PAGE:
However… Might Nicholas’ dead guts spread all over Glenn mask his scent as a living, breathing being? (Or do they have to be guts of a full-blown zombie as opposed to just guts of a dead person to mask the human scent? And I’m writing this article well before Talking Dead airs its weekly death montage so for all I know, Glenn’s mug could show up for one final bow, making his death official, and this Jon Snow 2.0 conspiracy will die right then and there. (Yeun, it’s worth noting, was not a pre-announced guest for the weekly post-mortem show.) The thing is—again, potential spoiler alert—Yeun has been seen on set, in costume, multiple times since “Thank You” wrapped, according to eagle-eyed fans in Atlanta who regularly report cast sightings to fan group The Spoiling Dead. So the plan was in motion, but the first hitch ended up being the biggest: The feed store they planned on lighting on fire was already burned to the ground. Gimple, the show runner, told The New York Times this week.) There was something oddly beautiful about the undead swarm, something inviting about giving in to it, for Nicholas at least. Sure, he could be filming potential flashbacks—though a character who has yet to be introduced was reportedly seen with Glenn, complicating that theory.

Michael Traynor, as Nicholas, did a nice job with the crackup, coming unglued bit by bit and then going convincingly dead in the eyes. “Thank you” he calmly said. (For trying? We’re not likely to know for sure until later this season. (Or until Chris Hardwick tells us so.) Rick didn’t fare much better in this episode after he went solo to try and hitch a ride in the RV back to Alexandria. Some combination of those perhaps.) He then put the gun to his head and gave Glenn yet another in a long line of ghastly memories. (You’ll recall his extreme close-up point of view on Noah’s still-recent death in the revolving door.) As they fell, Nicholas’s body seemed to be arcing in a way that would cause it to land atop Glenn’s. This should be an interesting few weeks] The episode ends with Rick pulling his RV up to find that Glenn, Michonne, Tobin and the rest of the group is nowhere to be found. The episode does its darned best to remind us that any wound touched by walkers spells certain death (unless the limb is cut off quickly like Hershel’s leg), by having two Alexandrians wax poetic about their own fates after getting bit.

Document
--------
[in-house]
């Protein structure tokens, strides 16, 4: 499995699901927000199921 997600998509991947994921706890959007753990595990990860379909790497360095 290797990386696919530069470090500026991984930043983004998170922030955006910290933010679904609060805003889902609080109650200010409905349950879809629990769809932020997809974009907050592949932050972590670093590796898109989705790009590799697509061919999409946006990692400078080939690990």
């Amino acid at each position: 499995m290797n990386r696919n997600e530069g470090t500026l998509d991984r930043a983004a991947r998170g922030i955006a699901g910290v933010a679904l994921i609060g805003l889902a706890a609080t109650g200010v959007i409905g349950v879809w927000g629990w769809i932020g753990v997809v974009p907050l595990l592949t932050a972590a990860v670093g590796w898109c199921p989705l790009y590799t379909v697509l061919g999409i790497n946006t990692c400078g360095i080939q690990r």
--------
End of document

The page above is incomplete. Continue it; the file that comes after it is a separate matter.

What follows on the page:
No one knows exactly how quickly the infection spreads, but Rick spends an awfully long time after sustaining his injury trying to start that RV, then fending off a group of hostile humans. There is precedent for a hand-less Rick in the comics, but Andrew Lincoln has already gone around telling cute stories about how the show’s VFX supervisor shut down the idea because it would be too “expensive.” So either Rick chops his hand off, Rick dies, or everything is fine and this show is driving everyone into conspiracy theory-fueled insanity. They find a town — ironically, the same town where Nicholas and Aiden left the members of an earlier expedition to die — and hole up in an old pet store. But it seems obvious that, had they wanted to, the writers could’ve made his end more conclusive. (Also noteworthy: Steven Yeun didn’t appear on “Talking Dead” for the usual kill-off goodbye.) So did Nicholas thank Glenn with a death sentence? Readers of the comic know that Glenn does, in fact, die relatively soon in that version when a new villain named Negan appears on the scene and bashes in Glenn’s face with a barbed-wire covered baseball bat named Lucille.